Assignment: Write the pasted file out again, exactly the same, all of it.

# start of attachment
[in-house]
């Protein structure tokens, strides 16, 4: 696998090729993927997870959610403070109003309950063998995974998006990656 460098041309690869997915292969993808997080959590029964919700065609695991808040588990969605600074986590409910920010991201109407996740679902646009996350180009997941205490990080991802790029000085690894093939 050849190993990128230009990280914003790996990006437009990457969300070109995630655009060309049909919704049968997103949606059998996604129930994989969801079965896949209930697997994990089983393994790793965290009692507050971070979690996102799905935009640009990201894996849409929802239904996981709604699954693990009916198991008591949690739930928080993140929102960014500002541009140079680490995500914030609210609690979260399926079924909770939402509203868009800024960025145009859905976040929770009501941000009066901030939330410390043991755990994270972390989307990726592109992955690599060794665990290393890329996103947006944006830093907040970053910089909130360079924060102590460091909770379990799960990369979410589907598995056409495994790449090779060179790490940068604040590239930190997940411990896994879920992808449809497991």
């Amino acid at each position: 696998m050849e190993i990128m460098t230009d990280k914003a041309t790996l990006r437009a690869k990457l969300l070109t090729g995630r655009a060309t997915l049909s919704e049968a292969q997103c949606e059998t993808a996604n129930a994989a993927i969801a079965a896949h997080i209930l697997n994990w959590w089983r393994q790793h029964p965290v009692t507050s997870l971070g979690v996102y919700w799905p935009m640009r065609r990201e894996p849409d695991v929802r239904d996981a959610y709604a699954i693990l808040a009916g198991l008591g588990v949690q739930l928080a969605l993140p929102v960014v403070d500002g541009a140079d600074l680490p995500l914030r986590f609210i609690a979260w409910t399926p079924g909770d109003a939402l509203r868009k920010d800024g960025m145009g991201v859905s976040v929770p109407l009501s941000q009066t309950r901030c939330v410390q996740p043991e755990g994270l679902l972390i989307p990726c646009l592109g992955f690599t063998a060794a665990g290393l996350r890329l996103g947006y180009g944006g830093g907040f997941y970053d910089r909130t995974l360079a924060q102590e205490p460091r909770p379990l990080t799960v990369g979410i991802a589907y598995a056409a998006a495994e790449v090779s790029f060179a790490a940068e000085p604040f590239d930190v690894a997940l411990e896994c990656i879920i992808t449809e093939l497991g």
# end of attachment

[in-house]
């Protein structure tokens, strides 16, 4: 696998090729993927997870959610403070109003309950063998995974998006990656 460098041309690869997915292969993808997080959590029964919700065609695991808040588990969605600074986590409910920010991201109407996740679902646009996350180009997941205490990080991802790029000085690894093939 050849190993990128230009990280914003790996990006437009990457969300070109995630655009060309049909919704049968997103949606059998996604129930994989969801079965896949209930697997994990089983393994790793965290009692507050971070979690996102799905935009640009990201894996849409929802239904996981709604699954693990009916198991008591949690739930928080993140929102960014500002541009140079680490995500914030609210609690979260399926079924909770939402509203868009800024960025145009859905976040929770009501941000009066901030939330410390043991755990994270972390989307990726592109992955690599060794665990290393890329996103947006944006830093907040970053910089909130360079924060102590460091909770379990799960990369979410589907598995056409495994790449090779060179790490940068604040590239930190997940411990896994879920992808449809497991």
């Amino acid at each position: 696998m050849e190993i990128m460098t230009d990280k914003a041309t790996l990006r437009a690869k990457l969300l070109t090729g995630r655009a060309t997915l049909s919704e049968a292969q997103c949606e059998t993808a996604n129930a994989a993927i969801a079965a896949h997080i209930l697997n994990w959590w089983r393994q790793h029964p965290v009692t507050s997870l971070g979690v996102y919700w799905p935009m640009r065609r990201e894996p849409d695991v929802r239904d996981a959610y709604a699954i693990l808040a009916g198991l008591g588990v949690q739930l928080a969605l993140p929102v960014v403070d500002g541009a140079d600074l680490p995500l914030r986590f609210i609690a979260w409910t399926p079924g909770d109003a939402l509203r868009k920010d800024g960025m145009g991201v859905s976040v929770p109407l009501s941000q009066t309950r901030c939330v410390q996740p043991e755990g994270l679902l972390i989307p990726c646009l592109g992955f690599t063998a060794a665990g290393l996350r890329l996103g947006y180009g944006g830093g907040f997941y970053d910089r909130t995974l360079a924060q102590e205490p460091r909770p379990l990080t799960v990369g979410i991802a589907y598995a056409a998006a495994e790449v090779s790029f060179a790490a940068e000085p604040f590239d930190v690894a997940l411990e896994c990656i879920i992808t449809e093939l497991g």